Everyday heroes | DrumhellerMail
10182018Thu
Last updateThu, 18 Oct 2018 9am

Everyday heroes

    If there was anything learned through the Drumheller Heroes is that there were some remarkable people who built the Drumheller Valley.
     Through 2011, The Drumheller Mail, in celebration of its centennial, featured profiles of some of the figures who make up Drumheller colourful past.  These ranged from the first adventurers that scratched out a living on the land, to some community builders, heroic and sometimes notorious.
    It is amazing how it seems only at times of milestones do people take a look back. In newspapers the day to day grind of getting out the most up to date information to readers often trumps reflection of a community’s accomplishments. Truth be known, often the stories that are covered today are the stories of the century tomorrow and the players are the heroes.
    It is interesting to look at the front page of the June 28 1961 edition of The Drumheller Mail. This was celebrating the  50th anniversary of The City of Drumheller, 50 years since it was declared a hamlet. In the timeline of history, Drumheller was declared a village in 1913, a town in 1916 and a city in 1930.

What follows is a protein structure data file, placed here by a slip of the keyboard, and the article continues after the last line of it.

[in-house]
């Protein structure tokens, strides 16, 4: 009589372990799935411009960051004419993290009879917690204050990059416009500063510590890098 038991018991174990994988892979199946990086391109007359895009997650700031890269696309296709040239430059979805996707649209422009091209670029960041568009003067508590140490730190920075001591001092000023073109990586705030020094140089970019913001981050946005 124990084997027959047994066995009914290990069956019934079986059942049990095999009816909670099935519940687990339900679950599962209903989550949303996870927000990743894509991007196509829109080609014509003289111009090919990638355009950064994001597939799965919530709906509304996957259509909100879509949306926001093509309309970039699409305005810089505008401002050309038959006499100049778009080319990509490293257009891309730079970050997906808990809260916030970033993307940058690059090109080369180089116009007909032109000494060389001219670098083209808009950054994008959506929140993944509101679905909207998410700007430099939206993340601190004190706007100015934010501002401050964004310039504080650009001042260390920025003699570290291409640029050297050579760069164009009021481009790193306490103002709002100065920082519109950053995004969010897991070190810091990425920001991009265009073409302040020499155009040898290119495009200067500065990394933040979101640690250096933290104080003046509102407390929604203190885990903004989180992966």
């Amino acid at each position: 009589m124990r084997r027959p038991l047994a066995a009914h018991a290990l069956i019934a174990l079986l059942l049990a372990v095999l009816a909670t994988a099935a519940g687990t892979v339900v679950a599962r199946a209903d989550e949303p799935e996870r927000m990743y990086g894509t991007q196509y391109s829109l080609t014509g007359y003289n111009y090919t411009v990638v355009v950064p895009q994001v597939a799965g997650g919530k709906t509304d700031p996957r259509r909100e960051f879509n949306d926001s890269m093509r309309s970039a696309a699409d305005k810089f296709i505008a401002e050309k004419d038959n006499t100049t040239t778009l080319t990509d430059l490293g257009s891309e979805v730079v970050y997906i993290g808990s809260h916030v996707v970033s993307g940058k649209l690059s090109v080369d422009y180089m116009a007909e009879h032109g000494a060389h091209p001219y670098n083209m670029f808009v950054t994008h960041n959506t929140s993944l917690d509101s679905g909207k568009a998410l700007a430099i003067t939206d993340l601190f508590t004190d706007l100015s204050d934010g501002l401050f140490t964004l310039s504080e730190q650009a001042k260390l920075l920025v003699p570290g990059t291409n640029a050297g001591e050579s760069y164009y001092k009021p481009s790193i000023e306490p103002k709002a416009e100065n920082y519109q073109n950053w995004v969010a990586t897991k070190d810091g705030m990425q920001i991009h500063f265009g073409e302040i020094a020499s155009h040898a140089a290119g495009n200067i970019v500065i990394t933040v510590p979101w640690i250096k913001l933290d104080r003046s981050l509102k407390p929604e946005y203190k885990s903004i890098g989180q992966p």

The paper then takes a sober moment of reflection to list some of the names of those who made the community what it is today.  They include some of the same people the Mail wrote about in 2011 including Jesse Gouge Napier Coyle, Henry Ontkes, Mary Roper and Fanny Ramsley.
    At the time, The Mail said, “these may be just names to many of the residents of Drumheller today, but these names, many of whom are still living, were the pioneers that wrote Drumheller history and a colorful history it was, comparing to any legendary place in the west.
    These pioneers have a story to tell that would equal any motion picture that has been produced to date.”
    As the community marches forward into its undetermined future, a great question would be who is going to lead the community over its next set of hurdles? Who is going to take a risk on something for the betterment of the community, and succeed?
    Truth be told it is not hard to find people in the community today that more than live up to this requirement, people whose efforts that today seem small, but will pay dividends for the community.


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